In times of social distancing, technology can help in football. But not in Scotland. The Inverness Caledonian Thistle team, for example, uses an artificial intelligence camera system to broadcast the game. Digital eyes follow the ball and so there is no need for a human operator. In theory… because in this way you also risk to see the bald head of a linesman instead of the… ball.
The Inverness Caledonian Thistle payed against Ayr United last October 24th presented the limits of this technology. The bald head of a linesman confused the robotic system that mistook it for the ball. As a result, fans at home often saw the shiny skull move across the field while the ball was somewhere else. The worst moment, however, was at 86′, when Nikola Todorov scored the draw goal for Inverness and the fans saw only that shiny round bold head of the linesman.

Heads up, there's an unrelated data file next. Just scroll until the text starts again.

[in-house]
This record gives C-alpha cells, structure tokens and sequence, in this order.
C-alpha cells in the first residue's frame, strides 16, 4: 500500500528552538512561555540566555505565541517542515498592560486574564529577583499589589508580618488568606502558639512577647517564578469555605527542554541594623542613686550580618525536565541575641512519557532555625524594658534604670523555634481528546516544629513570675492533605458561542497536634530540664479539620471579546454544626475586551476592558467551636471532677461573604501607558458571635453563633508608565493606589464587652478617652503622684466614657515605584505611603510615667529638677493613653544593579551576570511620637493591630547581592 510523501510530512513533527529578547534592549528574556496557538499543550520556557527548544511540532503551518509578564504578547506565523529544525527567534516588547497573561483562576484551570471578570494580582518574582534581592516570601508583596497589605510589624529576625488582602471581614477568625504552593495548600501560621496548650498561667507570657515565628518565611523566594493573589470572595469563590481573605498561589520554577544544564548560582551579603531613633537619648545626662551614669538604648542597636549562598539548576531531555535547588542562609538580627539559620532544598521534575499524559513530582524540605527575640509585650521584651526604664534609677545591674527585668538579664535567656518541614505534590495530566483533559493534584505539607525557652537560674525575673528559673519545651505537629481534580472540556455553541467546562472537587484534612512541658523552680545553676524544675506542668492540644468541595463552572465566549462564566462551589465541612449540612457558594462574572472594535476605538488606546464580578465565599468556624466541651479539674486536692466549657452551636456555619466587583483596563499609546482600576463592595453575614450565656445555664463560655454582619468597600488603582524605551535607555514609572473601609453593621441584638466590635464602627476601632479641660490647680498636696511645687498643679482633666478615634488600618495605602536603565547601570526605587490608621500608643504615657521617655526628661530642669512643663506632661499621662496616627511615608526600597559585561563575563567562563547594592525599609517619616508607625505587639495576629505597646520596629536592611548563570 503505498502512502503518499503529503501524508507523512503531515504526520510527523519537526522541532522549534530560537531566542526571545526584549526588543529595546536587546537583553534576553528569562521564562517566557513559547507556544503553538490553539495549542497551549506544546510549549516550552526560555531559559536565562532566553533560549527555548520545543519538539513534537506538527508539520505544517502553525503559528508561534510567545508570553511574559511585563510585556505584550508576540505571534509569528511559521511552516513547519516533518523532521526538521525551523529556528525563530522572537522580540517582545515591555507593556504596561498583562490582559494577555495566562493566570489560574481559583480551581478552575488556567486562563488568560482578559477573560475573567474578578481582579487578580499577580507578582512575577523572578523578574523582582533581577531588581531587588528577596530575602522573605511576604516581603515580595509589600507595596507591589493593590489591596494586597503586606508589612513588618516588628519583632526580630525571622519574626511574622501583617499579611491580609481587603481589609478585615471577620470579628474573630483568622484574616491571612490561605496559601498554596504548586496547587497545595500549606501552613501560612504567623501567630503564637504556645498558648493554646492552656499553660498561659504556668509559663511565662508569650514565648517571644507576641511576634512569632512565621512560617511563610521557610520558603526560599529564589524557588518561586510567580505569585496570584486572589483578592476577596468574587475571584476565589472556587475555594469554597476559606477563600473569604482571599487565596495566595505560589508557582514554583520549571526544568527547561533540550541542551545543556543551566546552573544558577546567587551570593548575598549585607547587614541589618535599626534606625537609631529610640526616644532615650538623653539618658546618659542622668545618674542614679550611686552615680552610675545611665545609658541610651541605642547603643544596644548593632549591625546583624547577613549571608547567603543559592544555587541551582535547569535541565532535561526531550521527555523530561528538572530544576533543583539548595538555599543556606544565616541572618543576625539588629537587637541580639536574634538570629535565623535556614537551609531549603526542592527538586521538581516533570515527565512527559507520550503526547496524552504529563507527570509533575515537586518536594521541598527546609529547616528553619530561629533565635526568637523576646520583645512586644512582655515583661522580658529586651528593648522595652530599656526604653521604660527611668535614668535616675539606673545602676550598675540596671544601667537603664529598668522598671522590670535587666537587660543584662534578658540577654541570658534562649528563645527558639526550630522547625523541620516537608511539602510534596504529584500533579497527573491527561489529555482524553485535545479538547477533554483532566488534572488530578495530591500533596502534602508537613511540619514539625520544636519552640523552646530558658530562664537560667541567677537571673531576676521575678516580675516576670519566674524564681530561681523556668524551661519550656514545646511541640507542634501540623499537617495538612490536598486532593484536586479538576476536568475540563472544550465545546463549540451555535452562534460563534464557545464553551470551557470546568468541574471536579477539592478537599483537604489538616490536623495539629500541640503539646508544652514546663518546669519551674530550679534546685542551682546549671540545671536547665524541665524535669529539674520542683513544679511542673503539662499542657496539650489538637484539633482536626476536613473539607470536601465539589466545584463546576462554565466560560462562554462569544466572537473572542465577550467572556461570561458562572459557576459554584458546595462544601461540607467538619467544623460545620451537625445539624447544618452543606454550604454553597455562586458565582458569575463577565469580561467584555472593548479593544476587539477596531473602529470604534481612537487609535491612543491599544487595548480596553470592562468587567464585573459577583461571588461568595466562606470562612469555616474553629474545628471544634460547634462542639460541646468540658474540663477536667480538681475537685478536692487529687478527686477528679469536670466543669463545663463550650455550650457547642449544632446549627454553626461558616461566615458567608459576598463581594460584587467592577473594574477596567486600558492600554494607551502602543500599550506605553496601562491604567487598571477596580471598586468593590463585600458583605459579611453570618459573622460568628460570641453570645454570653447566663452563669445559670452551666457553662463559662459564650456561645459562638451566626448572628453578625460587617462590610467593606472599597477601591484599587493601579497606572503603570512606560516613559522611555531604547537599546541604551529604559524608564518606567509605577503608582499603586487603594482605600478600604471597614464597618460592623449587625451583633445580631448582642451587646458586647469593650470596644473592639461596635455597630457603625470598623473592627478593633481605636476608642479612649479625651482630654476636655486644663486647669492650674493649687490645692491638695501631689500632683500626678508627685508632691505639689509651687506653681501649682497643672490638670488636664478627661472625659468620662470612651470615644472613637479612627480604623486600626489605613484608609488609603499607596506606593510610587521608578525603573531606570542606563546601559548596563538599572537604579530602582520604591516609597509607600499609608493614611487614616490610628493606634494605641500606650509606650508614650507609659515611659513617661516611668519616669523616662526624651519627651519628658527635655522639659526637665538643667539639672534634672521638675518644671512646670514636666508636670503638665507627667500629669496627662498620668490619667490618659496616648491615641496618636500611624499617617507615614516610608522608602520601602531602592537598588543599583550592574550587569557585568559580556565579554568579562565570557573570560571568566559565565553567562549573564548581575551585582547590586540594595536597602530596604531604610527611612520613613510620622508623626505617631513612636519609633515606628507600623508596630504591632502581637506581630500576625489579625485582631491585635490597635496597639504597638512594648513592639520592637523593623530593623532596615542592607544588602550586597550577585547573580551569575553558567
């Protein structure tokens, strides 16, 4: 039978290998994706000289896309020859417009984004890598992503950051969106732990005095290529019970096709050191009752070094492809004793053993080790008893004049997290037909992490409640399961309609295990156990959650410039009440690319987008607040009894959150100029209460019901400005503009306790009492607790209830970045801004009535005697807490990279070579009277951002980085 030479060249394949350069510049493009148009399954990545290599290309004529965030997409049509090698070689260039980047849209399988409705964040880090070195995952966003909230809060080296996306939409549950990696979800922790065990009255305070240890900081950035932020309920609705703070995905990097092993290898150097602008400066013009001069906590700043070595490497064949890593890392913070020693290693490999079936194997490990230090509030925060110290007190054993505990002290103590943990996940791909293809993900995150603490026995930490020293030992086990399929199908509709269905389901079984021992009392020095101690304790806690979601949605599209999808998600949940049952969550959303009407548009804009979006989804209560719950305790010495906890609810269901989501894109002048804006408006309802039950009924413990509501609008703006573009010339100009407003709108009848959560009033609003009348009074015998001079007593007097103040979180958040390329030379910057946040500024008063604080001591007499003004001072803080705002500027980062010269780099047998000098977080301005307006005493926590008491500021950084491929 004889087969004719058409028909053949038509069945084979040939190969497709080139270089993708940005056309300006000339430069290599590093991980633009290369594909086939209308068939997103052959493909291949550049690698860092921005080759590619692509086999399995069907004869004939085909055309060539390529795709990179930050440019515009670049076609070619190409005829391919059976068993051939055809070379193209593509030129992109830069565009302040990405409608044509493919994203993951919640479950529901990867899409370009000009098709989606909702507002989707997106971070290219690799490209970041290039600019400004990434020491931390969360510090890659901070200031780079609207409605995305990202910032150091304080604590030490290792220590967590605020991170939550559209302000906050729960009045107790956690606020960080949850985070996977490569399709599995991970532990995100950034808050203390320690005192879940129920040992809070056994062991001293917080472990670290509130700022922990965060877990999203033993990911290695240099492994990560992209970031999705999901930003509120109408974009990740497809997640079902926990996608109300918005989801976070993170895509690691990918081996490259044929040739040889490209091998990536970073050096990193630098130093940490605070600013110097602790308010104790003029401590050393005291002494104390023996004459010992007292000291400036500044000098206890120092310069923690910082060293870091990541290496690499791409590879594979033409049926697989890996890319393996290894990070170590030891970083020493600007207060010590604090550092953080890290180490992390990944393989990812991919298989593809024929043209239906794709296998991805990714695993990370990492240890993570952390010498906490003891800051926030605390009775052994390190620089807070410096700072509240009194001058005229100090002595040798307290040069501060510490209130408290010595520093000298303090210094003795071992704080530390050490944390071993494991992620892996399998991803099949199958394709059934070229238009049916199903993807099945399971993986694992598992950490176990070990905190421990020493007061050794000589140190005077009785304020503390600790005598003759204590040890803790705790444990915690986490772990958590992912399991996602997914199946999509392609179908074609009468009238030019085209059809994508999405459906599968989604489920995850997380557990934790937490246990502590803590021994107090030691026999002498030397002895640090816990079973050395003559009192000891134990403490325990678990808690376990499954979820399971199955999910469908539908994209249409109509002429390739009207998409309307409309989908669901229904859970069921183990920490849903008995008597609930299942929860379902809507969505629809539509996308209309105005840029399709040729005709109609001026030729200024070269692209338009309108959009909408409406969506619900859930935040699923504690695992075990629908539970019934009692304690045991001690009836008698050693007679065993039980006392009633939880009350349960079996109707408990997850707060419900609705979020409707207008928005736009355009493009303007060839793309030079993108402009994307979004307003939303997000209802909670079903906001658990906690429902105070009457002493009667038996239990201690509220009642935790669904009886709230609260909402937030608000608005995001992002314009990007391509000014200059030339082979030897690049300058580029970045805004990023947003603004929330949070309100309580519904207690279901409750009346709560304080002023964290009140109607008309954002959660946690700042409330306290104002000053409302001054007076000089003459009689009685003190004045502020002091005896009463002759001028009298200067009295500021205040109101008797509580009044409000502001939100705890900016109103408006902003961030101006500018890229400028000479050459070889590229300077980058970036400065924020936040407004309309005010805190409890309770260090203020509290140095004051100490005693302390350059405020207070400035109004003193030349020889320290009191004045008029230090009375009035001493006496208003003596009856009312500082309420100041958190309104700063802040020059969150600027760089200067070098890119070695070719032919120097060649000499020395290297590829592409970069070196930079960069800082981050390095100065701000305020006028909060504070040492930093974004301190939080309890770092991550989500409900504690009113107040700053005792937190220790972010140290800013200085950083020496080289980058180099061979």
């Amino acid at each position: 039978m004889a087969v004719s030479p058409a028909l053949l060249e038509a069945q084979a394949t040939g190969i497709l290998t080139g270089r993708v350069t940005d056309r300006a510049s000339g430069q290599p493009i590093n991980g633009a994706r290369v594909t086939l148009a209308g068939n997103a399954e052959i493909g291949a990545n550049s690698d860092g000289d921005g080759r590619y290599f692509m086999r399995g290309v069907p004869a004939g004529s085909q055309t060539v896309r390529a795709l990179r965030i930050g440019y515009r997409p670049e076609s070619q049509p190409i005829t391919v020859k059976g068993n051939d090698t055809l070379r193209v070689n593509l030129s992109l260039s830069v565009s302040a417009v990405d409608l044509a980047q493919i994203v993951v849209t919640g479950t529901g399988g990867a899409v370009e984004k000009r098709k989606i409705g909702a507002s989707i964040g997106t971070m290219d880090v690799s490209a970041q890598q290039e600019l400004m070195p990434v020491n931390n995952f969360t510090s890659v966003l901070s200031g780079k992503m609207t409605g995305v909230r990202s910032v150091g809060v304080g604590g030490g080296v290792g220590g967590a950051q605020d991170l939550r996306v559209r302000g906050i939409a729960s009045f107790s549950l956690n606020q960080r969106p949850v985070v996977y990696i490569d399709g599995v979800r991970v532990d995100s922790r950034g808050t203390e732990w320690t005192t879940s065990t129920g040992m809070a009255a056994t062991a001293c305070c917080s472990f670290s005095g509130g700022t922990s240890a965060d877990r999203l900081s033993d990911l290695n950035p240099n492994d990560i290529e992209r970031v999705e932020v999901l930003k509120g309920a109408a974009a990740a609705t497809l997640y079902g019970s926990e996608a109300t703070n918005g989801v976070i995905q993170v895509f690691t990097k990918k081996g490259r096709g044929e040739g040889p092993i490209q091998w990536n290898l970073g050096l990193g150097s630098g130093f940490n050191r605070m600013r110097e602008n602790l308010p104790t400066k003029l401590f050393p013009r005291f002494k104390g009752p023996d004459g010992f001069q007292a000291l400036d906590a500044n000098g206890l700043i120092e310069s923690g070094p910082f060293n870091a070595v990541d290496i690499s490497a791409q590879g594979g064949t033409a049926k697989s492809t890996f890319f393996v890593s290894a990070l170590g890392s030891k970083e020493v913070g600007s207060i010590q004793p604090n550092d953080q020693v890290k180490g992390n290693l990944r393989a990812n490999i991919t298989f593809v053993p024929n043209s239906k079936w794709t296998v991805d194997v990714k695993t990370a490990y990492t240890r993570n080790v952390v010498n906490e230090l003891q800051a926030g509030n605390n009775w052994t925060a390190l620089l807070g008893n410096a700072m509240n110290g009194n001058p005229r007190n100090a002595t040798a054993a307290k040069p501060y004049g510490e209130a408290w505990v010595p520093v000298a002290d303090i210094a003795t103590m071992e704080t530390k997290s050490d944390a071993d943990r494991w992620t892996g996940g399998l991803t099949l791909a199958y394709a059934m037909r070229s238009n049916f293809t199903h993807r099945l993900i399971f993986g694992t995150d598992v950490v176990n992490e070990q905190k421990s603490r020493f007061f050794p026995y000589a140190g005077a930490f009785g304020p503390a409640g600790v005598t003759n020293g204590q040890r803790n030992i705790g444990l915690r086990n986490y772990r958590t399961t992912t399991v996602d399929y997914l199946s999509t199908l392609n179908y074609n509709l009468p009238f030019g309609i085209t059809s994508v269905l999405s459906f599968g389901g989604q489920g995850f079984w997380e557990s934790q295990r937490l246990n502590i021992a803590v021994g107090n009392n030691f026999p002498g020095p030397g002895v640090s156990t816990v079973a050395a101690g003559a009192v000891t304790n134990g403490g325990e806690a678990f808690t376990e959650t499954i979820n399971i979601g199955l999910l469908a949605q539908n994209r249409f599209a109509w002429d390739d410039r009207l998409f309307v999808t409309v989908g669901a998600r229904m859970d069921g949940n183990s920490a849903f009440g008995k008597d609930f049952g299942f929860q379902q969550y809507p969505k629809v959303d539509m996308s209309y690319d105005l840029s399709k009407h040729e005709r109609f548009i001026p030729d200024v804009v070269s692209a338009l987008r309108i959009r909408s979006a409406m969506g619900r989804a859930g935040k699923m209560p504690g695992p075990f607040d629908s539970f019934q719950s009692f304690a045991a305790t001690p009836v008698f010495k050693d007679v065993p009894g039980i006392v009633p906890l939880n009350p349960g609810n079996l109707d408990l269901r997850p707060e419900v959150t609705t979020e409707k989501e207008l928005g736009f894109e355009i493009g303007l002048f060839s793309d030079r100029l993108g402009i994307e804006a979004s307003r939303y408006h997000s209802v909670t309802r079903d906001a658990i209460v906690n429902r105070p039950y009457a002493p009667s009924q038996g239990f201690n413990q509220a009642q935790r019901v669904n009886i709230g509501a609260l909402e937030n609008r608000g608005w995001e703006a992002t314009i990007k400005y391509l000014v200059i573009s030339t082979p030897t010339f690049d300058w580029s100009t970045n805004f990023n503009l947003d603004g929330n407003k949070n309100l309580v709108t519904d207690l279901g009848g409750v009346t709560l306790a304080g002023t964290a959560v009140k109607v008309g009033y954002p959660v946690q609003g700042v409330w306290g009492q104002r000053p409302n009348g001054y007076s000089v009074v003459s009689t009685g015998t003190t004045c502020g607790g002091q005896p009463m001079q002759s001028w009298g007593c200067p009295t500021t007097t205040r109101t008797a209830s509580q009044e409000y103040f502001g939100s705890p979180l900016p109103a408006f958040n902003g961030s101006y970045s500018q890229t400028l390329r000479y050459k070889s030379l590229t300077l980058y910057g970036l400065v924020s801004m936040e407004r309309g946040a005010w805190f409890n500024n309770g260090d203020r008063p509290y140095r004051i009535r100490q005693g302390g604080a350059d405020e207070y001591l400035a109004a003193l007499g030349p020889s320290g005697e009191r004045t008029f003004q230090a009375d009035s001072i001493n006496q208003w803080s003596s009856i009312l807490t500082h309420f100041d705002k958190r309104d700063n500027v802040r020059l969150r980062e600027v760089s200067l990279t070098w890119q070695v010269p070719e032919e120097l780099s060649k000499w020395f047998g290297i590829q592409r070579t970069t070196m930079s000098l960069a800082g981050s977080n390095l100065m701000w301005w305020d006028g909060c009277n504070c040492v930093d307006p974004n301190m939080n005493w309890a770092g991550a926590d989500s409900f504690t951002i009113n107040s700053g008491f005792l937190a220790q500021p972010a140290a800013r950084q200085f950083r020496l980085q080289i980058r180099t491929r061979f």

The commentator could only apologize for the continuous mistakes: apparently there was no way to correct that not so… intelligent artificial intelligence.
Actually automatic systems are very widespread in the minor series all over the world. Inverness uses Veo, one of the most important Danish companies in the sector, which for 1,200 euros a one-off plus 600 euros annual subscription provides the camera, tripod and platform to watch the game.
With a minimal expense it allows small clubs to have operator and director just like larger teams while the artificial intelligence recognizes kicks and goals and creates the highlights independently.
Thankfully Pierluigi Collina has retired…